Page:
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I am setting up a workshop in the unfinished area of my basement. I need to run a couple of electrical outlets and would like to run them along the block walls through grey PVC. Will this be a problem or should I use metal conduit instead? There's one circuit already installed by a previous owner, but I'll be removing it. He has 12/2 romex draped from the bottom of the joists running into metal conduit (one per outlet) which ends about 18" below the joists. Not only does it look bad, the romex drapes from counduit to conduit, entering each conduit with no protection from the sharp edge of the pipe. The electric panel is in the same area as the workshop.

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It strikes me funny that so much emphasis is put on protecting the cable when in reality, plugging my table saw into an outlet causes the power cord to become an extension of the circuit and it has NO protection beyond the jacket it comes in. And how many people run their extension cords through conduit before using them just in case they drop a chisel on it? I'm all for doing things safely and minimizing risk, and for that reason I chose metal conduit over plastic. Thanks to all that posted. –  bkcarroll Jun 22 '11 at 12:50

3 Answers 3

You should have no problem using Schedule 80 PVC conduit. It's easy to work with, and you can get pre-formed 90's for any corners (so you won't need a pipe bender).

You might be able to get away with Schedule 40, but since it will be exposed (and in a work area where it could get smashed with a wayward piece of lumber) I would go with Schedule 80.

Just make sure you do a better job than the previous "electrician", and use proper PVC conduit straps to attach the conduit to the wall / ceiling.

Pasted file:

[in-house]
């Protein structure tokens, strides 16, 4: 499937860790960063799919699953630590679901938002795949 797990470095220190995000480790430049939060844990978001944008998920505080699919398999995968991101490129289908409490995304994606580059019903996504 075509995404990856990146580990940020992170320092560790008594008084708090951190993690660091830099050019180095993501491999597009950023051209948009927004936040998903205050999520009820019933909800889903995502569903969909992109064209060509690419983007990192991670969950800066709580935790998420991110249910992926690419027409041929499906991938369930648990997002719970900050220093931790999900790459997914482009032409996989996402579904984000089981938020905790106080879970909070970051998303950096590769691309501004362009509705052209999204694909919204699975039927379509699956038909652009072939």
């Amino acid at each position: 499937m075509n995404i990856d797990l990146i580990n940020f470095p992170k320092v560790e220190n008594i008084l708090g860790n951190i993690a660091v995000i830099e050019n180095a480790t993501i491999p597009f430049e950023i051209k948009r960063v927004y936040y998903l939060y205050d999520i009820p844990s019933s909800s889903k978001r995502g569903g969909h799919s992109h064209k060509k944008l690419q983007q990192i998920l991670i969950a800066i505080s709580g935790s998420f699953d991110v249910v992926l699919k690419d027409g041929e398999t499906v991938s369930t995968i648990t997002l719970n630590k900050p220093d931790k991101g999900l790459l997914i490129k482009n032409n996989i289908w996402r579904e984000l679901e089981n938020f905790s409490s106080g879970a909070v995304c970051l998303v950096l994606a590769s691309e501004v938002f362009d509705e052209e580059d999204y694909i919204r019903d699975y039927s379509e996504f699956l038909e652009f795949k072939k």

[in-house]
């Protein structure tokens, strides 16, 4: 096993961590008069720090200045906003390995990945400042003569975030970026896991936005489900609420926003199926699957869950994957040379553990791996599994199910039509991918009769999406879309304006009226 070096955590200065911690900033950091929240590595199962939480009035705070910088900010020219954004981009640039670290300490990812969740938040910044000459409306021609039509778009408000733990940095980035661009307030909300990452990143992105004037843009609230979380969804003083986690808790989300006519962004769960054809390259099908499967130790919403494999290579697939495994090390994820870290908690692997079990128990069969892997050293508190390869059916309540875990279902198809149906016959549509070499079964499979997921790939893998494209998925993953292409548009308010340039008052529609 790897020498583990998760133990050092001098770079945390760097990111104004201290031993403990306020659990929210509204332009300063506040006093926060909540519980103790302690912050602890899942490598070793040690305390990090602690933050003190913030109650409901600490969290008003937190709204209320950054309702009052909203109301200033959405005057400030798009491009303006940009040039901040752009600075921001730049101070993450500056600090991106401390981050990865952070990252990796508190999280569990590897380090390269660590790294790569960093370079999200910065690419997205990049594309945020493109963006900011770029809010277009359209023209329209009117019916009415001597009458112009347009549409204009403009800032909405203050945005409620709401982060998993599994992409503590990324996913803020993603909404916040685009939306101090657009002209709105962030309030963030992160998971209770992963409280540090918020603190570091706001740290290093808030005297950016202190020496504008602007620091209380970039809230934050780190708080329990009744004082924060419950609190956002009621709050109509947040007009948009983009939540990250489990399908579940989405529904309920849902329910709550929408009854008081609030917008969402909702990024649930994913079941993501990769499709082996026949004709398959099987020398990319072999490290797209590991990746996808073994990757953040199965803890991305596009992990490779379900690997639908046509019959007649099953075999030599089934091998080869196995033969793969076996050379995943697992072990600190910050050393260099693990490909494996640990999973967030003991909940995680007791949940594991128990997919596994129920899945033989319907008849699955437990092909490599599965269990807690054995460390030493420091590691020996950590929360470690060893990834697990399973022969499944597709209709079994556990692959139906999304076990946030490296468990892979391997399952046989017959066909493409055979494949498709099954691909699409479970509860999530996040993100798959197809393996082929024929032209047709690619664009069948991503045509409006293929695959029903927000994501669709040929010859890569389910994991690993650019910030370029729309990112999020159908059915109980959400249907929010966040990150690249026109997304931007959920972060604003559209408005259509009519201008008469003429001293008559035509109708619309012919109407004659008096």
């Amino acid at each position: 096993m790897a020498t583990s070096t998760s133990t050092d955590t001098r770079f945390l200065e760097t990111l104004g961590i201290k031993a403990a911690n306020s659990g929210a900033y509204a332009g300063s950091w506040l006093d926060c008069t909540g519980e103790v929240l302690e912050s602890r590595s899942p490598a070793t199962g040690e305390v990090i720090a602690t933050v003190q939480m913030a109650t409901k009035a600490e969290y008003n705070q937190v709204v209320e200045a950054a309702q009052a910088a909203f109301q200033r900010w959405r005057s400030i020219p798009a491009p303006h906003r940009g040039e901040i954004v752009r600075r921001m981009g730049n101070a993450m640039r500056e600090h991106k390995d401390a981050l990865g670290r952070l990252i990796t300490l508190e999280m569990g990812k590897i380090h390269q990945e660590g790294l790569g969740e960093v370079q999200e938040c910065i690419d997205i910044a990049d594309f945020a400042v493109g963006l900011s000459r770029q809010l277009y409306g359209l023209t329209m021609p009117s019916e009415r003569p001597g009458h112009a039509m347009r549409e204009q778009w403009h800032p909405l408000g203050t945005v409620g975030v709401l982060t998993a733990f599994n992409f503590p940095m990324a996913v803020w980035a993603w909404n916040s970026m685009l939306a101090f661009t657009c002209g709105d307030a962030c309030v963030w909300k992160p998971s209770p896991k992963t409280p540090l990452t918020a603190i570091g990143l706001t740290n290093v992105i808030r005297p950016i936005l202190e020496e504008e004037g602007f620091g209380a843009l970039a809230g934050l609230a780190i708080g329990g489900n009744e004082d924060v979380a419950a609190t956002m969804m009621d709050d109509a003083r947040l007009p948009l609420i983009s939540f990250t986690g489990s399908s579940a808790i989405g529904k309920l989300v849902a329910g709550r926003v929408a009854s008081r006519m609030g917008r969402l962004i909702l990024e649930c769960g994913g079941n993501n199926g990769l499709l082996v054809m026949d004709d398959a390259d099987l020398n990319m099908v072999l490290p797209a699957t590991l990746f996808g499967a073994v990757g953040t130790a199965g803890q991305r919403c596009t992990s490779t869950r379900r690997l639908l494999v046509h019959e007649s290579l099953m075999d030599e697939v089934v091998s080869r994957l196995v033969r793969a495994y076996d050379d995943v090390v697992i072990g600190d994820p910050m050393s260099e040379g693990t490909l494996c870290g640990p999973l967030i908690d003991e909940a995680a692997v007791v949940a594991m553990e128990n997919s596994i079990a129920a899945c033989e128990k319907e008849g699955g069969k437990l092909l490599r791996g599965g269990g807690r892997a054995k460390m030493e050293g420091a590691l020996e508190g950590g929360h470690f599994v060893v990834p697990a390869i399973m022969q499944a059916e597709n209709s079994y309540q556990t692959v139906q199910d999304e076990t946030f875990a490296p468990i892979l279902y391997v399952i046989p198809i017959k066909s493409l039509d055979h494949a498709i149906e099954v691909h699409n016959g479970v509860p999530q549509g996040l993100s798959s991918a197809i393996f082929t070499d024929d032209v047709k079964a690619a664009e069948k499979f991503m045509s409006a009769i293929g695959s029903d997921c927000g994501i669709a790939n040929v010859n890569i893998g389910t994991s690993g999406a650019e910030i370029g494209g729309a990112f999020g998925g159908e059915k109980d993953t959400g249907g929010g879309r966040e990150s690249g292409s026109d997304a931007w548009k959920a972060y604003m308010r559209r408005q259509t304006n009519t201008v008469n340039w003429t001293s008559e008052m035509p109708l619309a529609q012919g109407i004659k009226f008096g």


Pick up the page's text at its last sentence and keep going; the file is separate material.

KeithS brings up a fair point. Make sure the first receptacle on the line is a GFCI receptacle, then feed the rest of the receptacles from the load side of the GFCI.

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One suggestion, since this is a basement; wire everything in this area on GFCI-protected circuits. Otherwise you could come down after a torrential rain to a flooded basement, with an unseen and very lethal shock danger from the underwater mains plugs. –  KeithS Jun 20 '11 at 22:34
    
Thanks @KeithS, you are correct it is probably a good idea to have a GFCI in any location that could be wet/damp. –  Tester101 Jun 21 '11 at 2:05
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If the plug is underwater, will it not trip the breaker? –  bkcarroll Jun 22 '11 at 12:51
    
@bkcarroll: true enough in a properly function system the breaker should trip if the receptacle is underwater, but a GFCI is still a good choice in areas where water or dampness can be encountered. –  Tester101 Jun 22 '11 at 13:36
    
If this is for a basement shop, I personally wouldn't use GFCI to avoid nuisance tripping. –  billoreid Jun 25 '11 at 2:14

PVC trunking should be OK as long as you earth the cabling at each socket.

Fix the trunking first then run the cables through it - you don't want to nick the cable.

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Check your local building codes. If code requires metal conduit, then you need to use metal conduit. If code allows plastic conduit, then you can use plastic conduit.

On metal vs plastic: What happens if you drop a hammer on it while you are working? I would err on the side of better crush resistance.

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Well, I would guess that a dropped hammer would not cause damage to PVC or metal conduit, but I understand what you are getting at. Thanks. –  bkcarroll Jun 22 '11 at 12:44

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